On Strowan – Volume 14 // Issue 7 // 26 September 2019
The Senior College covers Years 12–13. Head of Senior College is John Ruge.
At the start of the week, our Year 13 students were privileged to have Di Foster speak to them during Monday Focus. I first met Di four years ago when another colleague recommended her as a speaker. She has visited us every year since then, with a powerful and relevant message about how to do life.
Di’s story today began with her terminal cancer diagnosis at the age of 39, with Stage IV lung cancer which had metastasised throughout her body. Faced with this news (delivered by an oncologist who was apparently a fashion relic of the 1970s according to Di, which didn’t help the conversation), Di had to decide how to face the remaining 365 days which were the predicted length of her life.
The result was a decision to live healthily and practise daily gratitude. She chose to eat healthy, natural food, and to be thankful every day for the day that she had been given and the choices that she was able to make. This process of choosing to keep going, to get up when life knocks you down, and to make the most of every situation, is how Di conceptualises the idea of resilience, which is something we have been talking about a lot this year. For her, resilience is an attitude that can be learnt, and it involves choosing to capitalise on any situation, regardless of how it affects our plans and dreams.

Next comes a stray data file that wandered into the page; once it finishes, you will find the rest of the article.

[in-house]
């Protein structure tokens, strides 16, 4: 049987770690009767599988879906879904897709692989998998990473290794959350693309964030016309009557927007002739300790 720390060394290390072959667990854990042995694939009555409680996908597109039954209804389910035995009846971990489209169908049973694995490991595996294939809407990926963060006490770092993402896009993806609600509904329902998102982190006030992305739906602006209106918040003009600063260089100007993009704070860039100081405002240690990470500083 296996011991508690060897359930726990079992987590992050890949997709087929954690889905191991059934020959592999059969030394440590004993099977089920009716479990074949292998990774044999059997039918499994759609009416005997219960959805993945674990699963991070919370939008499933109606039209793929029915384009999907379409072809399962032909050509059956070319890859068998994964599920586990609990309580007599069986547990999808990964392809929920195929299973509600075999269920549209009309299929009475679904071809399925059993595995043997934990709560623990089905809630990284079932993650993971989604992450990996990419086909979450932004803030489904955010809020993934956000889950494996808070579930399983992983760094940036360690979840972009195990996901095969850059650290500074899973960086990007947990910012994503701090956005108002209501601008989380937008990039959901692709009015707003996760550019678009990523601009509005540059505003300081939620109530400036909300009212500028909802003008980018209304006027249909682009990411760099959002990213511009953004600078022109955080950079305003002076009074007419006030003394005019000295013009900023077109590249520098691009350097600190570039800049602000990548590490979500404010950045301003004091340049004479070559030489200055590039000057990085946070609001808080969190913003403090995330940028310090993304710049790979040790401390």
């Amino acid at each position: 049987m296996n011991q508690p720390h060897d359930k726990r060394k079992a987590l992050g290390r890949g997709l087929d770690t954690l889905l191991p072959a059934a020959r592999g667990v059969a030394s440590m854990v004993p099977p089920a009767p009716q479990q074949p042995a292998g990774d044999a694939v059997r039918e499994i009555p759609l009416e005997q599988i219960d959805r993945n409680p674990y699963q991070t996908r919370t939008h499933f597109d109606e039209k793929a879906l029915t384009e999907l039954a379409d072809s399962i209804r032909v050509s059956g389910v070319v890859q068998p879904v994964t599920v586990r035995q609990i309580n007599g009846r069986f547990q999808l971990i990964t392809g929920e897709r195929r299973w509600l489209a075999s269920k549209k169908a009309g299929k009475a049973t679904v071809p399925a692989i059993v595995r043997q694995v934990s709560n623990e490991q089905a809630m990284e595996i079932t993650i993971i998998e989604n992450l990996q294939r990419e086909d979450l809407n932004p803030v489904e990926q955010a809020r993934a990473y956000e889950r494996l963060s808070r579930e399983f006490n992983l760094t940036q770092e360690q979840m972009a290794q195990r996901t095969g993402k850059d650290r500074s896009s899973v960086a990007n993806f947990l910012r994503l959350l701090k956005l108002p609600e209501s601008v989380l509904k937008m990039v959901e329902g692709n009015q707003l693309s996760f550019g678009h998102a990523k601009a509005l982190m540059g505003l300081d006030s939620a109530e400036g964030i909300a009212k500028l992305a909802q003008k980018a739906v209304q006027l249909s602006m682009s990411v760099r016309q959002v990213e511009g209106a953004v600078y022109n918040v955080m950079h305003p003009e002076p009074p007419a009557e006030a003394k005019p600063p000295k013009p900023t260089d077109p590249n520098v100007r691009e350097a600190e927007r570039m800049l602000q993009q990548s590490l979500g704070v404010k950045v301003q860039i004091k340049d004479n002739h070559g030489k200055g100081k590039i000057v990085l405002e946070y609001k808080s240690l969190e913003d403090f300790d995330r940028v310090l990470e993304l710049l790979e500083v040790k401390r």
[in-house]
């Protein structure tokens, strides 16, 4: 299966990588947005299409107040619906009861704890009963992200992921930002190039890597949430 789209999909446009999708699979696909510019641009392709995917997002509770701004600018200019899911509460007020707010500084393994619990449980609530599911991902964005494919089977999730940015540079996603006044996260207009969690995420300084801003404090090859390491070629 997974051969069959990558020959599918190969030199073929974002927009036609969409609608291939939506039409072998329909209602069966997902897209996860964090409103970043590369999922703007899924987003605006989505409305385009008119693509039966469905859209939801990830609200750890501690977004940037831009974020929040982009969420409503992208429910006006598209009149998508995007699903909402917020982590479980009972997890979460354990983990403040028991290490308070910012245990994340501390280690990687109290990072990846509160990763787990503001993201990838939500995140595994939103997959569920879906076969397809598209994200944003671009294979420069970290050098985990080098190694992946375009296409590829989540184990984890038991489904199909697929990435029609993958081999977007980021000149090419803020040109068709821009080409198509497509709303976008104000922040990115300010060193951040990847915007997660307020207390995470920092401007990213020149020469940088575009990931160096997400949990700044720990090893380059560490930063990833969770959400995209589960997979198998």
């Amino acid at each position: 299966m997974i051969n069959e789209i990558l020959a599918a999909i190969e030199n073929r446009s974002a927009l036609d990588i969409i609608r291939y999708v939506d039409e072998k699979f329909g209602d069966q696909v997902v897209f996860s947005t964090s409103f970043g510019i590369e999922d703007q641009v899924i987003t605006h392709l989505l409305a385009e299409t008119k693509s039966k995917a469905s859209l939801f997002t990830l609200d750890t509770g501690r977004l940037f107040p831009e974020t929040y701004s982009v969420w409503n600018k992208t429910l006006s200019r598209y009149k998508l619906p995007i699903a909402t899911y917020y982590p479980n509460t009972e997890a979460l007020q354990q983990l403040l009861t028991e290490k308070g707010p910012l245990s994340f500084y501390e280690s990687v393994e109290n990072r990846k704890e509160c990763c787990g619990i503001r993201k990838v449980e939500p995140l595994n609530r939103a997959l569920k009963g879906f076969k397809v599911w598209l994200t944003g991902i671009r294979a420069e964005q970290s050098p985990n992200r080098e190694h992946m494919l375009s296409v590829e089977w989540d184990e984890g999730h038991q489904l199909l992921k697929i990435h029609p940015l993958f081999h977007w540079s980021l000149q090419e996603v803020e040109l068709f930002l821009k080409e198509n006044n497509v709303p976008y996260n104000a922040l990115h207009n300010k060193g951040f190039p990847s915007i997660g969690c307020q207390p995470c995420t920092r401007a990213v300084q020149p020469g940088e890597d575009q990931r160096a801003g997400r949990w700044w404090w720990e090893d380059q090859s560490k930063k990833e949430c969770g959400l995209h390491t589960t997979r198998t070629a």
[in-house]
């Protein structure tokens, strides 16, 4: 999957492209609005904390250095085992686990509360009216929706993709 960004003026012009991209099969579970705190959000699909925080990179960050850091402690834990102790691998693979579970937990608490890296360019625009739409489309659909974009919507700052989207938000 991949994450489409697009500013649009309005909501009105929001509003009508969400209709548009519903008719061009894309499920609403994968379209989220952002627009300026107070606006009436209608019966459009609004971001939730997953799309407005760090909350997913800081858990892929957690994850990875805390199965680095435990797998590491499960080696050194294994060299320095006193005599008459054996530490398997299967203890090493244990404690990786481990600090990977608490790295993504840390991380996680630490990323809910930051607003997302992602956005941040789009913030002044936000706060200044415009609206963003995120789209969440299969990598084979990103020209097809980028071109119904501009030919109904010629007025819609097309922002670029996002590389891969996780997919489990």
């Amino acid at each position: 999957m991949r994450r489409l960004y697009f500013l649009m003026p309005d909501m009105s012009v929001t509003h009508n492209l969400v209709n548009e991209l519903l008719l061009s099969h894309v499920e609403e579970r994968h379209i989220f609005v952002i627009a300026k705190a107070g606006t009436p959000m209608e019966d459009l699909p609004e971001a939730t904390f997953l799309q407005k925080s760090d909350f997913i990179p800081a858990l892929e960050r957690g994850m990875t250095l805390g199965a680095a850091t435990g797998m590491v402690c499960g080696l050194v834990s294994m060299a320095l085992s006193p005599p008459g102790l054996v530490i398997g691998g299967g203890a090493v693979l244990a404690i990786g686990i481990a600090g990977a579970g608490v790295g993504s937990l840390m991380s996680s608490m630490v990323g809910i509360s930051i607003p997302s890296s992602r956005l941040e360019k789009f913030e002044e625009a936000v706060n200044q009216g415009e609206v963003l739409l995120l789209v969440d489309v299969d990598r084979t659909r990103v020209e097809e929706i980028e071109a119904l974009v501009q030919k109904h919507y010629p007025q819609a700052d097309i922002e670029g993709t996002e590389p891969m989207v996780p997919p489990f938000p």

This was such an important message for our young people to hear. They need to know that life doesn’t always go as we planned it, and we are not actually entitled to have every dream for the future fulfilled. There will be hard times, and we need to learn the skill of deciding to go on, even if that is simply about getting out of bed each day. It was amazing to hear that it has now been more than eight years since Di was given her terminal diagnosis and one year to live. Her miraculous survival is not the main point of her story, but it nevertheless provided a very powerful backdrop to her reflections on what she has learnt through her journey. The number of questions from students was a good indication of the impact of her message, and we were very grateful to her for sharing so much of her personal story.
The holidays are beckoning and the leaving season is bearing down on us! Year 13 Dean, Bronwyn Radcliffe, and I have been speaking to Year 13 students recently about leaving well, and a key part of this is being grateful for what they have done at St Andrew’s College and, particularly, what others have done for them. I hope that all the students who leave the College this year will take the opportunity to find some key people who have influenced them during their school years and say thank you. Staff work hard to make sure that students succeed here, and I can say without hesitation that all of my colleagues go well beyond what they are paid for in order to invest in the lives of our young people. They deserve to have that commitment recognised. An attitude of thankfulness is also good for the soul. As Alice Walker wrote, “Thank you is the best prayer that anyone could say. I say that one a lot. Thank you expresses extreme gratitude, humility, understanding.”
I hope all our students have a safe and relaxing break, mindful of course that school exams have just finished, and that Term 4 has only two weeks of classes before NCEA examination leave begins. Some planned and focused study time during the next three weeks would be a very wise investment of time, and the benefit of being out of school is that students can reward themselves for having done some revision by having a break without having to wait for a bell to ring. I look forward to welcoming students back next term ready for a fast and furious end to the academic year.
Head of Senior College